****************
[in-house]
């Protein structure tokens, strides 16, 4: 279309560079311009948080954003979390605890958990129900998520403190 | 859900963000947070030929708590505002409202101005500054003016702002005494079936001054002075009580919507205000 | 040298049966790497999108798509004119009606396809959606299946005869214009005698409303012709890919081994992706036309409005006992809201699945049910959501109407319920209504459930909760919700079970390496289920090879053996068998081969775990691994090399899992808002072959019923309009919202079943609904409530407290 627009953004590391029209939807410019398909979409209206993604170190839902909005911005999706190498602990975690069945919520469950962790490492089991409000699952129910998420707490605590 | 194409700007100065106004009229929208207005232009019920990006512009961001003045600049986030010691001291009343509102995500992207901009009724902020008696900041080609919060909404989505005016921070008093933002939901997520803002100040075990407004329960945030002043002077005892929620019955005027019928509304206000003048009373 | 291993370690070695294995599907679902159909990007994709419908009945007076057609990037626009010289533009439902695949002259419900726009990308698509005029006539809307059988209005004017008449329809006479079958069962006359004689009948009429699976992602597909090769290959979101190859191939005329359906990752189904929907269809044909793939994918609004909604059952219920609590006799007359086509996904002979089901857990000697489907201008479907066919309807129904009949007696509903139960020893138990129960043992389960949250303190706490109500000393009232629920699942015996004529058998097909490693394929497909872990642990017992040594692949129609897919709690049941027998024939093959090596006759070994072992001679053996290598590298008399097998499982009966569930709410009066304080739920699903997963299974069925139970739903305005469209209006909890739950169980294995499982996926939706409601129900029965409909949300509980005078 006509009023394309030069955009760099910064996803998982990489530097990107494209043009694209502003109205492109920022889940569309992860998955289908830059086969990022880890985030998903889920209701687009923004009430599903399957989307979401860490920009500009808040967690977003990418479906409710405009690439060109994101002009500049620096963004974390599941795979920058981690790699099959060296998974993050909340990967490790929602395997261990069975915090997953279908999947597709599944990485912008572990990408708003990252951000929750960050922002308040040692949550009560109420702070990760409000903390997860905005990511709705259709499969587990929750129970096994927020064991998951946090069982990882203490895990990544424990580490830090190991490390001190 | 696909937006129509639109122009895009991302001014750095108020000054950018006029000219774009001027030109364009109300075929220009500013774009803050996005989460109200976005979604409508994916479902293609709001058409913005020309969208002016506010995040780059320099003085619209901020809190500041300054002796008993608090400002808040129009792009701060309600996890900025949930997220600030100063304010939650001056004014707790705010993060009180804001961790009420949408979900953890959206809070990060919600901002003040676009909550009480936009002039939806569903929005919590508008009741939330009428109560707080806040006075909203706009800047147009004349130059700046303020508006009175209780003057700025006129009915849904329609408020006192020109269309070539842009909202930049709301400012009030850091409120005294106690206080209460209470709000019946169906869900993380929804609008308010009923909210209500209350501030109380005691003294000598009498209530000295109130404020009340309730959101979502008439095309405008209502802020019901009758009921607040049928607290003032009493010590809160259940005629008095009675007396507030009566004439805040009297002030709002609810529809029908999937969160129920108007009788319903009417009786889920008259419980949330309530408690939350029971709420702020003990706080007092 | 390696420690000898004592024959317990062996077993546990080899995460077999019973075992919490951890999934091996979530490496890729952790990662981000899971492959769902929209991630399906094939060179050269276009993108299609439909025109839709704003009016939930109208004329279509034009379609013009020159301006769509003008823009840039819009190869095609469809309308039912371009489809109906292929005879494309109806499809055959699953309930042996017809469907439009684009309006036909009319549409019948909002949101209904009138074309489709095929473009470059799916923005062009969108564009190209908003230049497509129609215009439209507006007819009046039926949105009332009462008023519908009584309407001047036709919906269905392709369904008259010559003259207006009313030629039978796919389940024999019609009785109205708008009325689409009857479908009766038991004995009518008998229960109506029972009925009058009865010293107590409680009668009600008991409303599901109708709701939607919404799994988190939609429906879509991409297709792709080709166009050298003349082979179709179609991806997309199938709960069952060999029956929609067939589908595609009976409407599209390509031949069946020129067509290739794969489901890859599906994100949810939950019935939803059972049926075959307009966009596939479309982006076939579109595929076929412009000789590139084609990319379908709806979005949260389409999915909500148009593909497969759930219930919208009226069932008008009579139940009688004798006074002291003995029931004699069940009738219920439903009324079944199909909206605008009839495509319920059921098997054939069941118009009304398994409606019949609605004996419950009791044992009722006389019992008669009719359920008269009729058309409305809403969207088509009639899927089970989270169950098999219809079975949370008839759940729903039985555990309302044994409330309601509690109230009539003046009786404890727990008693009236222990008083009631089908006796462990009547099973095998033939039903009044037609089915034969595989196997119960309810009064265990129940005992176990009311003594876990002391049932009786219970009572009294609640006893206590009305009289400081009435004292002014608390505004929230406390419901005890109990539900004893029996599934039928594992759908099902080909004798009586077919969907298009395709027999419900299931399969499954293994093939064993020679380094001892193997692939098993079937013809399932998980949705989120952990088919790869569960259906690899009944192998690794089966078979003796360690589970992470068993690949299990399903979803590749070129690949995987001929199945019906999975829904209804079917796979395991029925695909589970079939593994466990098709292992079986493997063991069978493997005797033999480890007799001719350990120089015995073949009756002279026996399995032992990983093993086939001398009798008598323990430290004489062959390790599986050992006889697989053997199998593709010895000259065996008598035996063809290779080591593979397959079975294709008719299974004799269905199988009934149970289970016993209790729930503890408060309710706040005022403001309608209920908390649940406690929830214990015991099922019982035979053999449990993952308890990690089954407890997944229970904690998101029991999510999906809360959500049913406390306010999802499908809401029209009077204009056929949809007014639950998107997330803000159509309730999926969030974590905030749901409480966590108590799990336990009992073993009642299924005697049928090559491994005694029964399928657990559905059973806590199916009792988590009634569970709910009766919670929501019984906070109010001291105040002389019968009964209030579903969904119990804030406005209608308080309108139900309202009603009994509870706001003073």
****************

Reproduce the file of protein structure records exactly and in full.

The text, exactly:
[in-house]
């Protein structure tokens, strides 16, 4: 279309560079311009948080954003979390605890958990129900998520403190 | 859900963000947070030929708590505002409202101005500054003016702002005494079936001054002075009580919507205000 | 040298049966790497999108798509004119009606396809959606299946005869214009005698409303012709890919081994992706036309409005006992809201699945049910959501109407319920209504459930909760919700079970390496289920090879053996068998081969775990691994090399899992808002072959019923309009919202079943609904409530407290 627009953004590391029209939807410019398909979409209206993604170190839902909005911005999706190498602990975690069945919520469950962790490492089991409000699952129910998420707490605590 | 194409700007100065106004009229929208207005232009019920990006512009961001003045600049986030010691001291009343509102995500992207901009009724902020008696900041080609919060909404989505005016921070008093933002939901997520803002100040075990407004329960945030002043002077005892929620019955005027019928509304206000003048009373 | 291993370690070695294995599907679902159909990007994709419908009945007076057609990037626009010289533009439902695949002259419900726009990308698509005029006539809307059988209005004017008449329809006479079958069962006359004689009948009429699976992602597909090769290959979101190859191939005329359906990752189904929907269809044909793939994918609004909604059952219920609590006799007359086509996904002979089901857990000697489907201008479907066919309807129904009949007696509903139960020893138990129960043992389960949250303190706490109500000393009232629920699942015996004529058998097909490693394929497909872990642990017992040594692949129609897919709690049941027998024939093959090596006759070994072992001679053996290598590298008399097998499982009966569930709410009066304080739920699903997963299974069925139970739903305005469209209006909890739950169980294995499982996926939706409601129900029965409909949300509980005078 006509009023394309030069955009760099910064996803998982990489530097990107494209043009694209502003109205492109920022889940569309992860998955289908830059086969990022880890985030998903889920209701687009923004009430599903399957989307979401860490920009500009808040967690977003990418479906409710405009690439060109994101002009500049620096963004974390599941795979920058981690790699099959060296998974993050909340990967490790929602395997261990069975915090997953279908999947597709599944990485912008572990990408708003990252951000929750960050922002308040040692949550009560109420702070990760409000903390997860905005990511709705259709499969587990929750129970096994927020064991998951946090069982990882203490895990990544424990580490830090190991490390001190 | 696909937006129509639109122009895009991302001014750095108020000054950018006029000219774009001027030109364009109300075929220009500013774009803050996005989460109200976005979604409508994916479902293609709001058409913005020309969208002016506010995040780059320099003085619209901020809190500041300054002796008993608090400002808040129009792009701060309600996890900025949930997220600030100063304010939650001056004014707790705010993060009180804001961790009420949408979900953890959206809070990060919600901002003040676009909550009480936009002039939806569903929005919590508008009741939330009428109560707080806040006075909203706009800047147009004349130059700046303020508006009175209780003057700025006129009915849904329609408020006192020109269309070539842009909202930049709301400012009030850091409120005294106690206080209460209470709000019946169906869900993380929804609008308010009923909210209500209350501030109380005691003294000598009498209530000295109130404020009340309730959101979502008439095309405008209502802020019901009758009921607040049928607290003032009493010590809160259940005629008095009675007396507030009566004439805040009297002030709002609810529809029908999937969160129920108007009788319903009417009786889920008259419980949330309530408690939350029971709420702020003990706080007092 | 390696420690000898004592024959317990062996077993546990080899995460077999019973075992919490951890999934091996979530490496890729952790990662981000899971492959769902929209991630399906094939060179050269276009993108299609439909025109839709704003009016939930109208004329279509034009379609013009020159301006769509003008823009840039819009190869095609469809309308039912371009489809109906292929005879494309109806499809055959699953309930042996017809469907439009684009309006036909009319549409019948909002949101209904009138074309489709095929473009470059799916923005062009969108564009190209908003230049497509129609215009439209507006007819009046039926949105009332009462008023519908009584309407001047036709919906269905392709369904008259010559003259207006009313030629039978796919389940024999019609009785109205708008009325689409009857479908009766038991004995009518008998229960109506029972009925009058009865010293107590409680009668009600008991409303599901109708709701939607919404799994988190939609429906879509991409297709792709080709166009050298003349082979179709179609991806997309199938709960069952060999029956929609067939589908595609009976409407599209390509031949069946020129067509290739794969489901890859599906994100949810939950019935939803059972049926075959307009966009596939479309982006076939579109595929076929412009000789590139084609990319379908709806979005949260389409999915909500148009593909497969759930219930919208009226069932008008009579139940009688004798006074002291003995029931004699069940009738219920439903009324079944199909909206605008009839495509319920059921098997054939069941118009009304398994409606019949609605004996419950009791044992009722006389019992008669009719359920008269009729058309409305809403969207088509009639899927089970989270169950098999219809079975949370008839759940729903039985555990309302044994409330309601509690109230009539003046009786404890727990008693009236222990008083009631089908006796462990009547099973095998033939039903009044037609089915034969595989196997119960309810009064265990129940005992176990009311003594876990002391049932009786219970009572009294609640006893206590009305009289400081009435004292002014608390505004929230406390419901005890109990539900004893029996599934039928594992759908099902080909004798009586077919969907298009395709027999419900299931399969499954293994093939064993020679380094001892193997692939098993079937013809399932998980949705989120952990088919790869569960259906690899009944192998690794089966078979003796360690589970992470068993690949299990399903979803590749070129690949995987001929199945019906999975829904209804079917796979395991029925695909589970079939593994466990098709292992079986493997063991069978493997005797033999480890007799001719350990120089015995073949009756002279026996399995032992990983093993086939001398009798008598323990430290004489062959390790599986050992006889697989053997199998593709010895000259065996008598035996063809290779080591593979397959079975294709008719299974004799269905199988009934149970289970016993209790729930503890408060309710706040005022403001309608209920908390649940406690929830214990015991099922019982035979053999449990993952308890990690089954407890997944229970904690998101029991999510999906809360959500049913406390306010999802499908809401029209009077204009056929949809007014639950998107997330803000159509309730999926969030974590905030749901409480966590108590799990336990009992073993009642299924005697049928090559491994005694029964399928657990559905059973806590199916009792988590009634569970709910009766919670929501019984906070109010001291105040002389019968009964209030579903969904119990804030406005209608308080309108139900309202009603009994509870706001003073």